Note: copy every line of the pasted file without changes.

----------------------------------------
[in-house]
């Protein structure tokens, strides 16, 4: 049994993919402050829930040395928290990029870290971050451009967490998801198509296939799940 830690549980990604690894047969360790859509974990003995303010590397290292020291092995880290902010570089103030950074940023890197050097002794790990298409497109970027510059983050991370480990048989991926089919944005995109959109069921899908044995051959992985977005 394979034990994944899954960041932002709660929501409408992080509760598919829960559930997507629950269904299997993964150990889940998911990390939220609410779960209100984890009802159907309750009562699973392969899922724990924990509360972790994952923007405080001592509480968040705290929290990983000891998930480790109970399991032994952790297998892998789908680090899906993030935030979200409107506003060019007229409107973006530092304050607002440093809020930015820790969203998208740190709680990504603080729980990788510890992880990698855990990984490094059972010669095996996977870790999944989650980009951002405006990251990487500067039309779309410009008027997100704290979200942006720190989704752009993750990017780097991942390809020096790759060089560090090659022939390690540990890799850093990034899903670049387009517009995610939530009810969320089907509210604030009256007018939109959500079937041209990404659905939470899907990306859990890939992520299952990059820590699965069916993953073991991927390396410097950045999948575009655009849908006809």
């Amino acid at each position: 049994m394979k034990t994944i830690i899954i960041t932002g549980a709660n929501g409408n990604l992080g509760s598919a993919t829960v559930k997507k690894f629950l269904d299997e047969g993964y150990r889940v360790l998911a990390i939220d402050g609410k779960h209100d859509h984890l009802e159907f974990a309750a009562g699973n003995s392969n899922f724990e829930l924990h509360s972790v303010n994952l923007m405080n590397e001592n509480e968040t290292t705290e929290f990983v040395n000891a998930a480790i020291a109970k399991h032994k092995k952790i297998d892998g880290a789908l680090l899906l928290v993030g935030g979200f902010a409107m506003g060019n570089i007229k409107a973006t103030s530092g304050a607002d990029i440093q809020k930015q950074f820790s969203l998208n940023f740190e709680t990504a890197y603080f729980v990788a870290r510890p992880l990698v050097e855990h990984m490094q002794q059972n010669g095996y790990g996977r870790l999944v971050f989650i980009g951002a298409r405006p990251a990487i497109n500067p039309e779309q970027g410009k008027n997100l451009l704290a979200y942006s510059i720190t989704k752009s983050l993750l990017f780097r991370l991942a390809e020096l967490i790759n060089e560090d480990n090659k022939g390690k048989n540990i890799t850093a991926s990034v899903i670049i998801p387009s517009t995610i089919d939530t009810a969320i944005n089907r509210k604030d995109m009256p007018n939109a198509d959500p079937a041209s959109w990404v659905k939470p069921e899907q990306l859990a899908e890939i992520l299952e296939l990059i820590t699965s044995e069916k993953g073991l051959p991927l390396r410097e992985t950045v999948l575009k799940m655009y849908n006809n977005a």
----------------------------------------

[in-house]
């Protein structure tokens, strides 16, 4: 049994993919402050829930040395928290990029870290971050451009967490998801198509296939799940 830690549980990604690894047969360790859509974990003995303010590397290292020291092995880290902010570089103030950074940023890197050097002794790990298409497109970027510059983050991370480990048989991926089919944005995109959109069921899908044995051959992985977005 394979034990994944899954960041932002709660929501409408992080509760598919829960559930997507629950269904299997993964150990889940998911990390939220609410779960209100984890009802159907309750009562699973392969899922724990924990509360972790994952923007405080001592509480968040705290929290990983000891998930480790109970399991032994952790297998892998789908680090899906993030935030979200409107506003060019007229409107973006530092304050607002440093809020930015820790969203998208740190709680990504603080729980990788510890992880990698855990990984490094059972010669095996996977870790999944989650980009951002405006990251990487500067039309779309410009008027997100704290979200942006720190989704752009993750990017780097991942390809020096790759060089560090090659022939390690540990890799850093990034899903670049387009517009995610939530009810969320089907509210604030009256007018939109959500079937041209990404659905939470899907990306859990890939992520299952990059820590699965069916993953073991991927390396410097950045999948575009655009849908006809």
């Amino acid at each position: 049994m394979k034990t994944i830690i899954i960041t932002g549980a709660n929501g409408n990604l992080g509760s598919a993919t829960v559930k997507k690894f629950l269904d299997e047969g993964y150990r889940v360790l998911a990390i939220d402050g609410k779960h209100d859509h984890l009802e159907f974990a309750a009562g699973n003995s392969n899922f724990e829930l924990h509360s972790v303010n994952l923007m405080n590397e001592n509480e968040t290292t705290e929290f990983v040395n000891a998930a480790i020291a109970k399991h032994k092995k952790i297998d892998g880290a789908l680090l899906l928290v993030g935030g979200f902010a409107m506003g060019n570089i007229k409107a973006t103030s530092g304050a607002d990029i440093q809020k930015q950074f820790s969203l998208n940023f740190e709680t990504a890197y603080f729980v990788a870290r510890p992880l990698v050097e855990h990984m490094q002794q059972n010669g095996y790990g996977r870790l999944v971050f989650i980009g951002a298409r405006p990251a990487i497109n500067p039309e779309q970027g410009k008027n997100l451009l704290a979200y942006s510059i720190t989704k752009s983050l993750l990017f780097r991370l991942a390809e020096l967490i790759n060089e560090d480990n090659k022939g390690k048989n540990i890799t850093a991926s990034v899903i670049i998801p387009s517009t995610i089919d939530t009810a969320i944005n089907r509210k604030d995109m009256p007018n939109a198509d959500p079937a041209s959109w990404v659905k939470p069921e899907q990306l859990a899908e890939i992520l299952e296939l990059i820590t699965s044995e069916k993953g073991l051959p991927l390396r410097e992985t950045v999948l575009k799940m655009y849908n006809n977005a």